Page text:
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SIIM 2020 to Feature openDoctor Production Improvement by Patient Online Appointment Scheduling Abstract

Alberto F. Goldszal, PhD, University Radiology Group, PC; Lisa Martinez; Avanthi Hulugalle; Vriti Bahirwani;
Murray D. Becker, MD, PhD

Background/Problem Being Solved
We describe the implementation/adoption of an online patient scheduler, patient online appointment scheduling for radiology. Radiology scheduling is complex because the patient must input the prescribed exam, answer screening questions so that the offered time slots/locations have the proper resources (equipment, staff, and supplies), identify referring physician and verify insurance. The app must be easy to navigate and include all common exams. The system must account for resource availability that varies by date and time across multiple sites.


The web-based app uses PCs, mobile phones, and tablets to interface real time via HL7 Scheduling Information Unsolicited (SIU) [1] with our EMR. This standards-based solution is EMR agnostic and supports new, rescheduled and cancelled appointments. Patients browse available time slots across multiple sites. To the EMR, the online application is
indistinguishable from a live scheduler who queries available appointments in real-time. Upon transaction completion, the appointment is booked into the EMR.

Implementation time/expense/transition period are required to move to a mixed environment of live telephone-based schedulers and online app scheduling. To lessen complexity, specialty exams were excluded: interventional, dental scans, fluoroscopy, and nuclear/PET exams. Adoption rates depend on patient awareness of the app and are reduced by patient distrust of data management, computer unfamiliarity, and preference for verbal communication. A challenge to increased adoption is optimizing ease of use concerning logon, screening questions, choosing referring provider and verifying insurance. Overly complex workflows lead users to abandon the process before completion. Google Analytics [2] defined abandonment at initial implementation: 42% abandoned at the landing page; 38% of the remaining users abandoned during login, and 41% remaining users abandoned when selecting referring provider/verifying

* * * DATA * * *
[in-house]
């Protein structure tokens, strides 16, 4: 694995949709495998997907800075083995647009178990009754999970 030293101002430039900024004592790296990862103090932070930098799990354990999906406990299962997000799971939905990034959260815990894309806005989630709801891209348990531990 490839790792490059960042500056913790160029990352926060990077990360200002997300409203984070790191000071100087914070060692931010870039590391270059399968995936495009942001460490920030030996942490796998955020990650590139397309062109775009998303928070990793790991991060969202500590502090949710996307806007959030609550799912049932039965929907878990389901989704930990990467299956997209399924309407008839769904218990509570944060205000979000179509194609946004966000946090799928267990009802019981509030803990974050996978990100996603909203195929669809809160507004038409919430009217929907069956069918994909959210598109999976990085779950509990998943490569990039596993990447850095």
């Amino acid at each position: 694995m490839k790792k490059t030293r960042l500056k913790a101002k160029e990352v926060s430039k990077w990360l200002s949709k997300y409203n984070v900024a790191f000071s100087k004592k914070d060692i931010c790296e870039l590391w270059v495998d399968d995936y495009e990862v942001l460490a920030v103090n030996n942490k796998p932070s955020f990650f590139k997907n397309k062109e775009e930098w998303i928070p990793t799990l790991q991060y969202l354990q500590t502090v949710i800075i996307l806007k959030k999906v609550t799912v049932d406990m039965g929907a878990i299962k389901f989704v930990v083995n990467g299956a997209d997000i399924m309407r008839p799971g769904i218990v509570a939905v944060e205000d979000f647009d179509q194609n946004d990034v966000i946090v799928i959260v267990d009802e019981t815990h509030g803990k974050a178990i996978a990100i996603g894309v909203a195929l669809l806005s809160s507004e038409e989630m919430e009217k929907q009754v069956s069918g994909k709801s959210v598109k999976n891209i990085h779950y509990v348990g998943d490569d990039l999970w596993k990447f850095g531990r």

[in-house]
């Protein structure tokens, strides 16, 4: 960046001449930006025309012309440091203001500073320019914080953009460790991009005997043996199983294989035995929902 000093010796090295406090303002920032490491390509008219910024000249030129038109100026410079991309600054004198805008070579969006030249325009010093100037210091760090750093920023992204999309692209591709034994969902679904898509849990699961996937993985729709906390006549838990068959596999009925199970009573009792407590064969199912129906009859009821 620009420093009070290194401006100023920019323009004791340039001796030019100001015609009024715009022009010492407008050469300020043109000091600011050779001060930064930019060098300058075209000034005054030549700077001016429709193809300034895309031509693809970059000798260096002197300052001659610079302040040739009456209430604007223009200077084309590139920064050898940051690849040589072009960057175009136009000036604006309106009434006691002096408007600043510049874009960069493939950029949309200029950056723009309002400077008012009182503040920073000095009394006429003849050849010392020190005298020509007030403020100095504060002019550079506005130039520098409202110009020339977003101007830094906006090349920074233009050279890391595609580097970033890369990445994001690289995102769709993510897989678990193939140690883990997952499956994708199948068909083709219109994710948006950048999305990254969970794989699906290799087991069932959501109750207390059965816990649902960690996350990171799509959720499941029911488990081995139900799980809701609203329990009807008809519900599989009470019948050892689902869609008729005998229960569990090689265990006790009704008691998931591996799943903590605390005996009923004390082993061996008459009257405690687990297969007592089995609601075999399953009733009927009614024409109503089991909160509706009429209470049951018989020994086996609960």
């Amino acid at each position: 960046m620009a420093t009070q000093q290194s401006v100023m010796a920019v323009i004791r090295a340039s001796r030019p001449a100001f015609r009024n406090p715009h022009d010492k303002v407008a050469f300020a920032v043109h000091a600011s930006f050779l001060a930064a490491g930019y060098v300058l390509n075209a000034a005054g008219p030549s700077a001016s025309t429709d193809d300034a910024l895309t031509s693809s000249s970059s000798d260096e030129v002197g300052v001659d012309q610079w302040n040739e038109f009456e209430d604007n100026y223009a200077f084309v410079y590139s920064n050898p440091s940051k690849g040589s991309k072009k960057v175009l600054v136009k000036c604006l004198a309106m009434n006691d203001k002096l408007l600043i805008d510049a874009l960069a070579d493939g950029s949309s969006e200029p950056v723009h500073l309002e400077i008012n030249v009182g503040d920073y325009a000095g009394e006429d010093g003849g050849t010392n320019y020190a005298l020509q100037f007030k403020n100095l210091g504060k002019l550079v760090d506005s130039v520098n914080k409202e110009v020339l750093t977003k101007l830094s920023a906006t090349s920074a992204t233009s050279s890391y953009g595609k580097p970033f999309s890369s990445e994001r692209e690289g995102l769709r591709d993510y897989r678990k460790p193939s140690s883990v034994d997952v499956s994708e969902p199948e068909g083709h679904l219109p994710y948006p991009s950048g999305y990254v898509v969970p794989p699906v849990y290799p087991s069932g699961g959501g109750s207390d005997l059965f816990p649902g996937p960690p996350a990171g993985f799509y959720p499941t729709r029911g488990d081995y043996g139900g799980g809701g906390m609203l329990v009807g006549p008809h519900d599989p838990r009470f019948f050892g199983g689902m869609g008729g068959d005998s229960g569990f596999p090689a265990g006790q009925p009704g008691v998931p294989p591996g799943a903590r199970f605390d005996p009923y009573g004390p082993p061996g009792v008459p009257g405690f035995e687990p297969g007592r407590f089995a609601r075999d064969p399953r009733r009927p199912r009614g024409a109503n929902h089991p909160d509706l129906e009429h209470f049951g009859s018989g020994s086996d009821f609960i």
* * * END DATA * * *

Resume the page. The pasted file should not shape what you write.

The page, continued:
insurance. Surprisingly, abandonment was only 15% during screening questions. Initially, less than 1 in 5 (18%) completed the transaction.

Analytics data was used to streamlined the landing page; improve login ease and security; and improve navigation. Notably, analytics showed only minimal latency between web-based requests and EMR response.
Figure 1 illustrates adoption rates over a 2-year period. Initially, app usage grew modestly. Usage climbed more dramatically after the application enhancements described above and with a marketing campaign.
Observed use patterns: 62% used PCs, 29% mobile phones and 9% tablets (Figure 2). Ratio of 4:1 female:male users. 50% of all appointments were scheduled “off-hours” (5:00 PM to 8:00 AM). Modalities scheduled: 48% mammogram, 25% ultrasound, 14% MR, 7% DXA and 4% CT (Figure 3).

Conclusion/Statement of Impact
Online scheduling became the preferred channel for > 10% of our patients. Surveys showed it is more convenient and it delivers a better patient experience. The app is financially viable: our 10% utilization translates to about 5,000 online appointments/month, which equals the output of 6.0 live schedulers.

Lessons Learned
Online scheduling opened an important channel of communication with patients; improved access and enhanced the patient experience. Implementation required attention to ease of use. The solution has a strong ROI making it low risk but high impact.

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